The experiments were performed using the facility of the Physics and Astronomy Department and High Pressure Science and Engineering Center (HiPSEC) at University of Nevada, Las Vegas (UNLV). HiPSEC (UNLV) is supported by U.S. Department of Energy Award DE-SC0001928.

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University of Nevada, Las Vegas; Center for Academic Enrichment and Outreach


In recent years, Quantum Dot (QD) materials have attracted considerable interest due to their versatile properties and potential applications in electronics, biology, and optoelectronics, i.e. photovoltaic solar cell materials [1-2].

In 2000, RincÓn et al. reported an extensive study of the bulk material of CuInTe2 along with its comparison to its ordered defect compounds [3]. The chalcopyrite structure consists of eight atoms per unit cell. This means there are 24 vibrational modes expected for the tetragonal structure. Out of the 24 modes, 21 vibrational modes belong to optical modes, and the other 3 modes are acoustical modes. The irreducible representation of the optical modes at Γ point is given as,

Γ = 1A1 + 2A2 + 3B1 + 3B2 + 6E,

where E modes are twofold degenerate vibrations. Theoretically, other than A2 modes, the optical modes at Γ point should be Raman-active [3].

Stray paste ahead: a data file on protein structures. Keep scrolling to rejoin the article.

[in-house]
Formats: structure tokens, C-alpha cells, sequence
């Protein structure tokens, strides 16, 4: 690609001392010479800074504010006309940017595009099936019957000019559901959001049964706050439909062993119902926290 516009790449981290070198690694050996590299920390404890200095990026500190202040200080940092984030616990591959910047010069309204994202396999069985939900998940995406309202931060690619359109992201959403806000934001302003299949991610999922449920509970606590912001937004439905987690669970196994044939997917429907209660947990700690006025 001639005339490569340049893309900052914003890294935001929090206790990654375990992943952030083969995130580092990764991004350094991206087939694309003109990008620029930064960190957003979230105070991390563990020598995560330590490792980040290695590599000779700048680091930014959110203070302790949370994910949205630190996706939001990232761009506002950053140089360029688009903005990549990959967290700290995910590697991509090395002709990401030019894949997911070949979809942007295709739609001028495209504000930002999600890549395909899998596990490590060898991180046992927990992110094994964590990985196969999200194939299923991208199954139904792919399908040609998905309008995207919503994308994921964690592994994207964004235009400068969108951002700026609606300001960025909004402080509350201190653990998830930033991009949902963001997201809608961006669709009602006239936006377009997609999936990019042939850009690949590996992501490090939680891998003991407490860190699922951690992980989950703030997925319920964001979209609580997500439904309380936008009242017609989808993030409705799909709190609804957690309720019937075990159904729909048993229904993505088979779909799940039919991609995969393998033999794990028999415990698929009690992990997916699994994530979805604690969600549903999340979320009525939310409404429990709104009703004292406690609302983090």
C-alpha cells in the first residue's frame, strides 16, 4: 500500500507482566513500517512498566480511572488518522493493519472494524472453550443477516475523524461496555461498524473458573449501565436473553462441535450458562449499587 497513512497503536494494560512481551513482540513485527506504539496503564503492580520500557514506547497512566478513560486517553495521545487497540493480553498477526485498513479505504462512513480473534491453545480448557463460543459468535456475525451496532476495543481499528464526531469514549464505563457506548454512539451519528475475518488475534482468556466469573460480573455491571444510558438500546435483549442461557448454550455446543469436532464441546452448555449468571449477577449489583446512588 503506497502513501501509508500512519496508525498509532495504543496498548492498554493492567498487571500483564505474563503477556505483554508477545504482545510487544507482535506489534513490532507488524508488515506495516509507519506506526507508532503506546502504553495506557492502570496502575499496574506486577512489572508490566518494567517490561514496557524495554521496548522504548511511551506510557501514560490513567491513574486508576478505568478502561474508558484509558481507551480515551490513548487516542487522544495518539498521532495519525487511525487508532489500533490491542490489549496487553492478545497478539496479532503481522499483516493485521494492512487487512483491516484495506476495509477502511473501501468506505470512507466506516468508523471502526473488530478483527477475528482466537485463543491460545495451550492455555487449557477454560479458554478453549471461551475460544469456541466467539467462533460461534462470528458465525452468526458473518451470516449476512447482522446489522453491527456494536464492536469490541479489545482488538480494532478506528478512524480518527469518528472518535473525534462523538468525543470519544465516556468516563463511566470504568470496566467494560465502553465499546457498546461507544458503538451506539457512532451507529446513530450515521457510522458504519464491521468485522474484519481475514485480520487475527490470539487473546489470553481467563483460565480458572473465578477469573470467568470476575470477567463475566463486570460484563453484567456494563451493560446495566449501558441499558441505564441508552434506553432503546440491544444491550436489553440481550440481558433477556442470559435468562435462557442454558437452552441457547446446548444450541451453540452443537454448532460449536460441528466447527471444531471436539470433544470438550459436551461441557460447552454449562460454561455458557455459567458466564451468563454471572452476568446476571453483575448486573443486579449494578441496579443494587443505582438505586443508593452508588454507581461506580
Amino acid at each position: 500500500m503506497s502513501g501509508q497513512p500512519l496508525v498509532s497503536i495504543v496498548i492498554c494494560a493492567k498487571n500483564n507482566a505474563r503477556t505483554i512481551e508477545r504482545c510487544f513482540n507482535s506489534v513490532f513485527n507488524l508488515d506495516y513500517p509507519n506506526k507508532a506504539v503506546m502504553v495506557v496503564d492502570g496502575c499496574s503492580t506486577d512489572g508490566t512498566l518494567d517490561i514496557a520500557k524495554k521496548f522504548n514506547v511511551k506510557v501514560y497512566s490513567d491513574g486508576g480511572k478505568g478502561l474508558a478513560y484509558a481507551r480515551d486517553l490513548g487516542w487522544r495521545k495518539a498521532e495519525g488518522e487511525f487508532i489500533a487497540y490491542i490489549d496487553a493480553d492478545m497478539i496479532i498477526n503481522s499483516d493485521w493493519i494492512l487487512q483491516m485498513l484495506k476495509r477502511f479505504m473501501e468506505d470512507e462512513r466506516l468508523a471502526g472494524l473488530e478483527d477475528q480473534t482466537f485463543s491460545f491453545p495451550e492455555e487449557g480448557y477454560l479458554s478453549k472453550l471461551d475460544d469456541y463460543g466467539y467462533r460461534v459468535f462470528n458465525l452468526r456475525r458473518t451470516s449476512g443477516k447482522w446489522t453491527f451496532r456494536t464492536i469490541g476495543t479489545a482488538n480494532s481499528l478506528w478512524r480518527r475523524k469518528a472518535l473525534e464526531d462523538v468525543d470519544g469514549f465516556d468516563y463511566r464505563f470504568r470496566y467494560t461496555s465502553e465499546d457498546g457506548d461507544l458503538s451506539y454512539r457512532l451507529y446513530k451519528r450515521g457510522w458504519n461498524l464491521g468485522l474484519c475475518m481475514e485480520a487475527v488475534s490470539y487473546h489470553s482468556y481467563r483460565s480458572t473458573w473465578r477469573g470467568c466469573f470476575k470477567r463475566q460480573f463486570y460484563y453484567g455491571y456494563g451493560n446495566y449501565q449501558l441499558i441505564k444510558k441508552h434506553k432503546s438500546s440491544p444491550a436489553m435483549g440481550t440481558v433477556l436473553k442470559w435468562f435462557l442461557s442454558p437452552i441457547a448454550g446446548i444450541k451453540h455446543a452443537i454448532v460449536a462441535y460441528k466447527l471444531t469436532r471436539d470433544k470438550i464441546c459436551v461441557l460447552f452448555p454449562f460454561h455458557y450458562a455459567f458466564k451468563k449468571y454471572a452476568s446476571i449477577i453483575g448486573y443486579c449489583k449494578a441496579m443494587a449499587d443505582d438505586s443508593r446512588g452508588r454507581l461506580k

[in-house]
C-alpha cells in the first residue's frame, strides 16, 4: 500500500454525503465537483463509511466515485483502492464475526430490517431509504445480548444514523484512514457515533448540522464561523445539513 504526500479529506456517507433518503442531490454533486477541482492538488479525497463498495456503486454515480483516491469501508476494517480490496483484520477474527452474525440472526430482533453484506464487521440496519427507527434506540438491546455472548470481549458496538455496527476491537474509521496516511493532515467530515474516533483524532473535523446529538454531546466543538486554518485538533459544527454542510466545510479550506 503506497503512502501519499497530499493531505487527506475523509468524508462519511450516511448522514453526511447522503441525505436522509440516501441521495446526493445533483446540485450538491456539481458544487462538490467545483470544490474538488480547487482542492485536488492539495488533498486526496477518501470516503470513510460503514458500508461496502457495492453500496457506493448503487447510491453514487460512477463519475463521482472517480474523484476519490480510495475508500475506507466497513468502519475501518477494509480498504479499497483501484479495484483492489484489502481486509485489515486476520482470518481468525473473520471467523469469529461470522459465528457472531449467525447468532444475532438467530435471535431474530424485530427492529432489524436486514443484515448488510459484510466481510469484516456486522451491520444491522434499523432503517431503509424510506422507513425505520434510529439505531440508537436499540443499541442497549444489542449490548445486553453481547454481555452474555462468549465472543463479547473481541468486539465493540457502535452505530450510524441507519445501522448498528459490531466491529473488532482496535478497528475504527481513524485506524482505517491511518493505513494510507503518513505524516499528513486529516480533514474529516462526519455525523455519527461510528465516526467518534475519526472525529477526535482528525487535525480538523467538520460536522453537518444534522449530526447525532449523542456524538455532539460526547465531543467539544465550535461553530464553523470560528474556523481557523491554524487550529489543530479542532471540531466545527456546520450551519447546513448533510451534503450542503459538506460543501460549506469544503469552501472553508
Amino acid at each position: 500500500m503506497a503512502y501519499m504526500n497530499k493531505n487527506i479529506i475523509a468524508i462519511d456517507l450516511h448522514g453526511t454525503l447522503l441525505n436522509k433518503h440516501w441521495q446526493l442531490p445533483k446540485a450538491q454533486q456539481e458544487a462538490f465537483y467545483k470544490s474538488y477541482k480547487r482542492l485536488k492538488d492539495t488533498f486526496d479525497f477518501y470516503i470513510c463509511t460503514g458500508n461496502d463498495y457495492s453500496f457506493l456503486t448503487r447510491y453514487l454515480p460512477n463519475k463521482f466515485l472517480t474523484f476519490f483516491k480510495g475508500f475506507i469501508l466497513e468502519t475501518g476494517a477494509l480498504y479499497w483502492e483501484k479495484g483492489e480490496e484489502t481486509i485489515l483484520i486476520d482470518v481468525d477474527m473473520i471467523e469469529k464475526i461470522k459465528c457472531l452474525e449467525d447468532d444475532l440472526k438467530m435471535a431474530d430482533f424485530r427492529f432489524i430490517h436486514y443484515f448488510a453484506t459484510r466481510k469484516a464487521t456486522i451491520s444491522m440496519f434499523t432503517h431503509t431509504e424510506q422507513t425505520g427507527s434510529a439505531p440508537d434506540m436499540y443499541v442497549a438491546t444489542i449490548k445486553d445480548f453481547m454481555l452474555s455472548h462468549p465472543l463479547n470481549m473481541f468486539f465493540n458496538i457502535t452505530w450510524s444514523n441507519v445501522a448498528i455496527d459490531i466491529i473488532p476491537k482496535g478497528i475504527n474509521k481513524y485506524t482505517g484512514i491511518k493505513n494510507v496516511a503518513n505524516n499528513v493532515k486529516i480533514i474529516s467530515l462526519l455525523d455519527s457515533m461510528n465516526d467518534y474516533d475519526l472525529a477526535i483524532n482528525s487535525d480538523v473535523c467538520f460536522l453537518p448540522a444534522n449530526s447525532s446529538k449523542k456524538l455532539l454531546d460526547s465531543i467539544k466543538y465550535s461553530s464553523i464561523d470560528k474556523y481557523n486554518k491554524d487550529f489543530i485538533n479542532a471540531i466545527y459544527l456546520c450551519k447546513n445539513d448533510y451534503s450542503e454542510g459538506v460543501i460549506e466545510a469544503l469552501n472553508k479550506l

At ambient conditions, both bulk and nanoparticle of CuInTe2 exhibit chalcopyrite structure [3-5]. In bulk, the CuInTe2 chalcopyrite structure is reported to undergo a pressure-induced phase transition to an orthorhombic (d-Cmcm) structure around 3.6 GPa (see Fig. 1) [5]. In QDs, Kosuga et al reported I-42d as the space group of CuInTe2 [6]. The I-42d space group is translated to D2d or Vd point group. At ambient conditions, the Raman peaks of CuInTe2 nanocubes were observed at 121 cm-1 and 174 cm-1. The 121 cm-1 and 174 cm-1 have been assigned as A1 and E or B2 (LO) modes, respectively. The A1 mode of CuInTe2 is due to of the motion of tellurium atoms with the idle Copper and Indium atoms [7].

This present project aims on investigation the phase transition properties of CuInTe2 QDs under high pressure. We have used high pressure Raman Spectroscopy to map the variation of vibrational modes up to 7.7 GPa. A pressure-induced phase transition is observed around 2.9 GPa for the QDs in our experiment.


Quantum Dots; CuInTe2; Raman Spectroscopy





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